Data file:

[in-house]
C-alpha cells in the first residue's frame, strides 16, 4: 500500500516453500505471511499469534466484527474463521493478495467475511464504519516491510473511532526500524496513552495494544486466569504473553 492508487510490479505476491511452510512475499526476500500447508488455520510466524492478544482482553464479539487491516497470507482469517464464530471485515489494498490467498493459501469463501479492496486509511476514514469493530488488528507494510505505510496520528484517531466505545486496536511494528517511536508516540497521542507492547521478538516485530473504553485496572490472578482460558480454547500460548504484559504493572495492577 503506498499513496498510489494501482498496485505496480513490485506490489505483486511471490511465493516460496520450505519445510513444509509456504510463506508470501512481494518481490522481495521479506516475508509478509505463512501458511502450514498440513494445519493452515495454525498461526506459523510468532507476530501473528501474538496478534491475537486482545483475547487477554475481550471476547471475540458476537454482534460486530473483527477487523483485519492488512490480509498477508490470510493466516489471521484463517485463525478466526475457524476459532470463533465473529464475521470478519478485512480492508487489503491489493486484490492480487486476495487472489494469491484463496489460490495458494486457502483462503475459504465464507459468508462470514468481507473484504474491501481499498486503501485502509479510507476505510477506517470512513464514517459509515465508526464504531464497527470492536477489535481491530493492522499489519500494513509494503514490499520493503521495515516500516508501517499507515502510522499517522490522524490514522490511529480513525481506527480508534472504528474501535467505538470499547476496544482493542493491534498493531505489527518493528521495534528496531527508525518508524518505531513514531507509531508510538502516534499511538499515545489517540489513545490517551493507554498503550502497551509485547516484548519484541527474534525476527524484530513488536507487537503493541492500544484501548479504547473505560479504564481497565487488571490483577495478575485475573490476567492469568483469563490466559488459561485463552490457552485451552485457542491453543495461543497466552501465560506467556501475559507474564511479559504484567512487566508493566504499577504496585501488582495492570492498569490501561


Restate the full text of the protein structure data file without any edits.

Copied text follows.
[in-house]
C-alpha cells in the first residue's frame, strides 16, 4: 500500500516453500505471511499469534466484527474463521493478495467475511464504519516491510473511532526500524496513552495494544486466569504473553 492508487510490479505476491511452510512475499526476500500447508488455520510466524492478544482482553464479539487491516497470507482469517464464530471485515489494498490467498493459501469463501479492496486509511476514514469493530488488528507494510505505510496520528484517531466505545486496536511494528517511536508516540497521542507492547521478538516485530473504553485496572490472578482460558480454547500460548504484559504493572495492577 503506498499513496498510489494501482498496485505496480513490485506490489505483486511471490511465493516460496520450505519445510513444509509456504510463506508470501512481494518481490522481495521479506516475508509478509505463512501458511502450514498440513494445519493452515495454525498461526506459523510468532507476530501473528501474538496478534491475537486482545483475547487477554475481550471476547471475540458476537454482534460486530473483527477487523483485519492488512490480509498477508490470510493466516489471521484463517485463525478466526475457524476459532470463533465473529464475521470478519478485512480492508487489503491489493486484490492480487486476495487472489494469491484463496489460490495458494486457502483462503475459504465464507459468508462470514468481507473484504474491501481499498486503501485502509479510507476505510477506517470512513464514517459509515465508526464504531464497527470492536477489535481491530493492522499489519500494513509494503514490499520493503521495515516500516508501517499507515502510522499517522490522524490514522490511529480513525481506527480508534472504528474501535467505538470499547476496544482493542493491534498493531505489527518493528521495534528496531527508525518508524518505531513514531507509531508510538502516534499511538499515545489517540489513545490517551493507554498503550502497551509485547516484548519484541527474534525476527524484530513488536507487537503493541492500544484501548479504547473505560479504564481497565487488571490483577495478575485475573490476567492469568483469563490466559488459561485463552490457552485451552485457542491453543495461543497466552501465560506467556501475559507474564511479559504484567512487566508493566504499577504496585501488582495492570492498569490501561